Heatmap shows $110 million fee reduction across MySuper
As outlined in AIST’s policy alert earlier this week, APRA has released an updated version of its MySuper fee and performance Heatmap, focussing on the fees and costs across the cohort of APRA-regulated entities.
The total fees and costs disclosed have decreased overall across MySuper products since publication of the first Heatmap in December 2019. According to APRA, more than 40 per cent of MySuper members have seen a reduction in fees, a collective saving of $110 million a year.
Areas to see little change in the six-month period include administration fee structures which have remained mostly unchanged across MySuper products. The Heatmap has also indicated that MySuper products charging relatively high fees and costs in December 2019 continue to have relatively high fees and costs.
AIST member funds continue to perform well compared with the rest of APRA-regulated funds, averaging lower admin fees and lower total fees.
APRA has not yet updated the sections of the Heatmap focused on investment performance and sustainability because material changes in those areas are expected to take longer to manifest.
APRA has noted it will be writing to the trustees of more than a dozen MySuper products that continue to seriously underperform on fees.
AIST has continued to advocate for the Heatmap to be extended to Choice products, given that the weight of retail super assets is in the Choice sector, where – according to Productivity Commission findings - there is a long tail of underperforming retail funds.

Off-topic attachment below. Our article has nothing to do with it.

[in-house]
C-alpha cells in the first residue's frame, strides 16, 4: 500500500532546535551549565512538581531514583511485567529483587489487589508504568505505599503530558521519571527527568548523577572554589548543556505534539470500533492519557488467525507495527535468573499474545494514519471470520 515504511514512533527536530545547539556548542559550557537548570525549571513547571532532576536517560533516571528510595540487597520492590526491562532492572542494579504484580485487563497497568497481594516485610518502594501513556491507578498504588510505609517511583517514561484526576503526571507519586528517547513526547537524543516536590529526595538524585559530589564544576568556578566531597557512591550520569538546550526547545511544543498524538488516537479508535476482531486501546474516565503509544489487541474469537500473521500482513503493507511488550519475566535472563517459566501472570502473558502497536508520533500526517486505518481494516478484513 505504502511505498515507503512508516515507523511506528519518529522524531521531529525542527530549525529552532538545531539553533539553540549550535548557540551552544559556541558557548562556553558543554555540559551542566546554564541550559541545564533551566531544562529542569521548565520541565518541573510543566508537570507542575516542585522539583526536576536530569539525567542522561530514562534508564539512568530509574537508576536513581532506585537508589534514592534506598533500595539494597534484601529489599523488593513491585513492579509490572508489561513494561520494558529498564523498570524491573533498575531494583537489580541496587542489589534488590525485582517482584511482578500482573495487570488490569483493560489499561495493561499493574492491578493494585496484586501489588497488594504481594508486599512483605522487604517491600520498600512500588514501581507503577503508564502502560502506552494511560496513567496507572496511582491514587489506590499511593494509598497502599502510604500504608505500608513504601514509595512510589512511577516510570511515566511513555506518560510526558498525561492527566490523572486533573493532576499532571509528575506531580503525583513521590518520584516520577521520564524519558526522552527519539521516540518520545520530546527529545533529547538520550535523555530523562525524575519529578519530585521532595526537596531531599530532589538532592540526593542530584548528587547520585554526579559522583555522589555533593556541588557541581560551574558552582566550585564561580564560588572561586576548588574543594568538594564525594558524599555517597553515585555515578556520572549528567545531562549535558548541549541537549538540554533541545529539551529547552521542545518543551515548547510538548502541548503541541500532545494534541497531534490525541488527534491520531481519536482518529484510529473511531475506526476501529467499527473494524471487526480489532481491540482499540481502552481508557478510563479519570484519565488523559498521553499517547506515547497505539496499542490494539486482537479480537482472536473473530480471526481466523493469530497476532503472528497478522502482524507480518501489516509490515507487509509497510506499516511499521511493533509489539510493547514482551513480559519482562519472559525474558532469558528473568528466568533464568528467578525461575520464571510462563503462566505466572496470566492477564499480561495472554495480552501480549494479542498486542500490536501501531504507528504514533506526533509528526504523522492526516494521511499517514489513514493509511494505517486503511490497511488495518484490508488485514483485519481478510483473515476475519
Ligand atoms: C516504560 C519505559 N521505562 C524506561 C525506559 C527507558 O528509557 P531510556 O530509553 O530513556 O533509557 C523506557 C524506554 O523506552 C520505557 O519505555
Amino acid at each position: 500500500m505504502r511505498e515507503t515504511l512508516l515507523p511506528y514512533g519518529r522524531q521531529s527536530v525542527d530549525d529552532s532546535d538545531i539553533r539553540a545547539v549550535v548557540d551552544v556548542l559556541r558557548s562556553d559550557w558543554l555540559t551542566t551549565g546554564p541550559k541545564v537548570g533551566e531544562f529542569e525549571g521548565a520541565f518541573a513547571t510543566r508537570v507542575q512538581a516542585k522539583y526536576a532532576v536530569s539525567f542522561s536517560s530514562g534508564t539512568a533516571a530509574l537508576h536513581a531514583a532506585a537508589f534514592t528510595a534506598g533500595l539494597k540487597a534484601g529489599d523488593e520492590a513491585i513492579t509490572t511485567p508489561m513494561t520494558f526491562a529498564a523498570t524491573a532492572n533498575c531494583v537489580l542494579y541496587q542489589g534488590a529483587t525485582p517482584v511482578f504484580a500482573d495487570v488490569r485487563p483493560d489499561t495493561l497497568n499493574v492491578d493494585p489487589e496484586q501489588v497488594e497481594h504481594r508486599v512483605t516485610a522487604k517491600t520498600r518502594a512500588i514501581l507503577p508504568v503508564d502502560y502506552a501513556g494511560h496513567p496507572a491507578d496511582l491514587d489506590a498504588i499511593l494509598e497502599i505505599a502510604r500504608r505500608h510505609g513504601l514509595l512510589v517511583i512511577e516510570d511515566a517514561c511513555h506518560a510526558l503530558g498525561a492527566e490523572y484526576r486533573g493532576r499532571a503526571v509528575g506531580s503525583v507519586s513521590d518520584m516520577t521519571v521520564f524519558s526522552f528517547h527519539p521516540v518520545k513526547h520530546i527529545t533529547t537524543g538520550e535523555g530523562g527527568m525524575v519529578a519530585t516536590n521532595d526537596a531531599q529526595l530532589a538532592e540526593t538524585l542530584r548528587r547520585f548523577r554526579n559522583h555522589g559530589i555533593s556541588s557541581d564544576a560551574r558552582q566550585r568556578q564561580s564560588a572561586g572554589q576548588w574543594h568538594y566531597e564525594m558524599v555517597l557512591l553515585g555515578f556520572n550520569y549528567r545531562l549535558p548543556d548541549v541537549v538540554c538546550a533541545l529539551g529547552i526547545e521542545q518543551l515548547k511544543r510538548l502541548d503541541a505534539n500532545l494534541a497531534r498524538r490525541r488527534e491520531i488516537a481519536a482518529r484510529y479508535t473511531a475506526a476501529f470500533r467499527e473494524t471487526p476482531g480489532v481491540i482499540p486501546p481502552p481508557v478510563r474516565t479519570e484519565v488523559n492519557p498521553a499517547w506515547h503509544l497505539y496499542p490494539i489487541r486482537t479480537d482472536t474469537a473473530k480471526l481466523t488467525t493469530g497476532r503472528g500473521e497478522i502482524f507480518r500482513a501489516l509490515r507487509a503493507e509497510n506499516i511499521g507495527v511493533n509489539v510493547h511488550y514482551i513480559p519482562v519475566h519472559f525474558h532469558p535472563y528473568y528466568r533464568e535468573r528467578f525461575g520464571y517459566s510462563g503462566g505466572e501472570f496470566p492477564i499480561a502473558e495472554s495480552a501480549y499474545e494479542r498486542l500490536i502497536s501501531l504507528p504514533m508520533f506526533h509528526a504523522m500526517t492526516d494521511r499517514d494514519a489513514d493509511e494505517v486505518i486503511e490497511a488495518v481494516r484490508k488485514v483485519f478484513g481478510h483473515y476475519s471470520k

APRA says it is progressing plans to expand the Heatmap to cover Choice products and insurance but has released no further details at this point.
Covid could cost young workers $7 billion in lost wages
The COVID-19 recession could cost young people up to $7 billion in lost wages over a decade.
New research conducted by EY shows the average 21 year old entering the workforce is likely to miss out on up to $32,000 over a decade, and that workers aged 18 - 23 years could have $22,000 less to spend on a home and $30,000 less in retirement savings.
With 90 per cent of a worker's income growth occurring in the first decade of their career, young people entering the workforce during a recession will have their long-term earnings severely impacted.
EY stated young people are facing an incredibly heavy economic burden during this pandemic - with many not only facing a reduction in earnings, but the complete loss of work.
Two-thirds of Australians back SG rise to 12%
A new poll has revealed that support for the legislated rise in the super rate to 12 per cent remains strong, with two out of three Australians of working age backing the plan amidst the Covid economic downturn.
A UMR poll of 1,770 working age Australians with super, commissioned by Industry Super Australia (ISA), reveals nationally two thirds (67 per cent) want the government to stick to the legislated plan to incrementally lift the rate of super paid on top of wages from 9.5 per cent to 12 per cent.
Over three weeks in May and June, the UMR poll asked respondents if the economic circumstances meant the super increase should be ditched or proceed as planned.
A majority backed the increase in all states, all capital cities and across all regions - including Brisbane and regional and rural Queensland.
The super rate is scheduled to go up from 9.5 per cent to 10 per cent next year, then 0.5 per cent each year until it reaches 12 per cent by 2025.
SG regulation amendment to account for aged care bonus
The Superannuation Guarantee (Administration) Regulations 2018 have been amended to ensure that an employer is not required to make additional superannuation contributions as a result of a bonus payment paid to an employee under the Aged Care Workforce Retention Grant Opportunity.